# Calculating Listeners Tuning in 8-9am: Least/Greatest #s

• MHB
• markosheehan
In summary: So I do not need to use the standard deviation to get the answer. I can just use the 1/✓n formula?Yes, for this problem you can use the 1/✓n formula to get the answer. The standard deviation formula would only be necessary if we were given the SD of the population, but since we are only given the sample size, we can use the 1/✓n formula.
markosheehan
a radio station claims 55% of all listeners tune into their program between 8 and 9 am. To check this claim a competing radio station does a survey of a random sample of listeners in the 8 to 9 am time slot. the survey indicates the claim can not be rejected. if the sample size is 1000 people determine the least and greatest number of listeners that could of said they listen to the radio station.

this is what i have tried but i am not getting the right answer.

p=.55

using the margin of error formula. 1/ √1000 = .03126
so I would of thought the answer would be 1.55 +/- .03126 multiplied by a thousand. this does not give the right answer. the right answer is 519 to 581

markosheehan said:
a radio station claims 55% of all listeners tune into their program between 8 and 9 am. To check this claim a competing radio station does a survey of a random sample of listeners in the 8 to 9 am time slot. the survey indicates the claim can not be rejected. if the sample size is 1000 people determine the least and greatest number of listeners that could of said they listen to the radio station.

this is what i have tried but i am not getting the right answer.

p=.55

using the margin of error formula. 1/ √1000 = .03126
so I would of thought the answer would be 1.55 +/- .03126 multiplied by a thousand. this does not give the right answer. the right answer is 519 to 581

Hi markosheehan,

So this question basically comes down to finding a reasonable interval that we would expect the numbers to fluctuate between. This is often called a "confidence interval" and corresponds to a "fail to reject region" of the null hypothesis. I'm not sure how the material is being presented in your course but can you tell me how you've been told to apply the margin of error formula?

Basically no matter what this is going to look like this: $555 \pm \text{noise}$. Different teachers and courses approach this differently so I'm curious as to what you've been told to do. The answer you provided is not symmetric. Can you confirm that the answer should be 519 to 581? If it were 529 to 581 then that would be symmetric, that is $555 \pm 26$.

519, 581 is the answer at the back of the book.

Usually we use the margin of error formula
E=1/✓n

We have also used the margin of error (for c% confidence interval) E=z* standard deviation of proportion where z is 1.96 at the 95 % confidence. I'm not too sure how this formula works or what it is even used for. But anyway it can not be used here due to the reason we are not given the standard deviation of the population.

markosheehan said:
519, 581 is the answer at the back of the book.

Usually we use the margin of error formula
E=1/✓n

We have also used the margin of error (for c% confidence interval) E=z* standard deviation of proportion where z is 1.96 at the 95 % confidence. I'm not too sure how this formula works or what it is even used for. But anyway it can not be used here due to the reason we are not given the standard deviation of the population.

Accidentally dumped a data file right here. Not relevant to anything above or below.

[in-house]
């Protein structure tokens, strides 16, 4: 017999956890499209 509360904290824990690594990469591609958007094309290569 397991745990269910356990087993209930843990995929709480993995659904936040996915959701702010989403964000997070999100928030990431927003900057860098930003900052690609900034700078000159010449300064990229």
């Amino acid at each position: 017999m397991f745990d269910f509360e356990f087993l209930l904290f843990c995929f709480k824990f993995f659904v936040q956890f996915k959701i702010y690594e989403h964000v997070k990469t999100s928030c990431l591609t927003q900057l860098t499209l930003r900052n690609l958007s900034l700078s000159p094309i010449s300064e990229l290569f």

We don't know the standard deviation of the population, but we do know that SD of the sample. See this page. It looks like this isn't the way you are going though for this homework.

$$\displaystyle \left(55 \pm \frac{1}{\sqrt{1000}} \right) \times 1000 = (519,581)$$

So actually you had it right the first time. :)

thanks

## 1. What is the purpose of calculating listeners tuning in 8-9am?

The purpose of calculating listeners tuning in 8-9am is to determine the number of people who are listening to a specific radio station or program during this time slot. This information can be used by radio stations to measure their audience reach and make decisions about programming and advertising.

## 2. How is the number of listeners tuning in 8-9am calculated?

The number of listeners tuning in 8-9am is calculated by using listener data collected through surveys, ratings, or electronic tracking devices. This data is then analyzed and averaged to determine the estimated number of listeners during this time period.

## 3. What is the significance of the least and greatest numbers in calculating listeners tuning in 8-9am?

The least and greatest numbers in calculating listeners tuning in 8-9am represent the minimum and maximum estimated number of listeners during this time period. These numbers can provide valuable insights into the popularity and reach of a radio station or program.

## 4. How accurate are the calculations of listeners tuning in 8-9am?

The accuracy of the calculations of listeners tuning in 8-9am depends on the quality of the data used and the methodology of the calculation. Generally, these calculations have a margin of error and should be interpreted as estimates rather than precise numbers.

## 5. Why is 8-9am chosen as the time period for calculating listeners?

8-9am is a commonly chosen time period for calculating listeners because it is a peak listening time for many people, particularly during their morning commute. This time period can provide valuable insights into the overall audience reach of a radio station or program.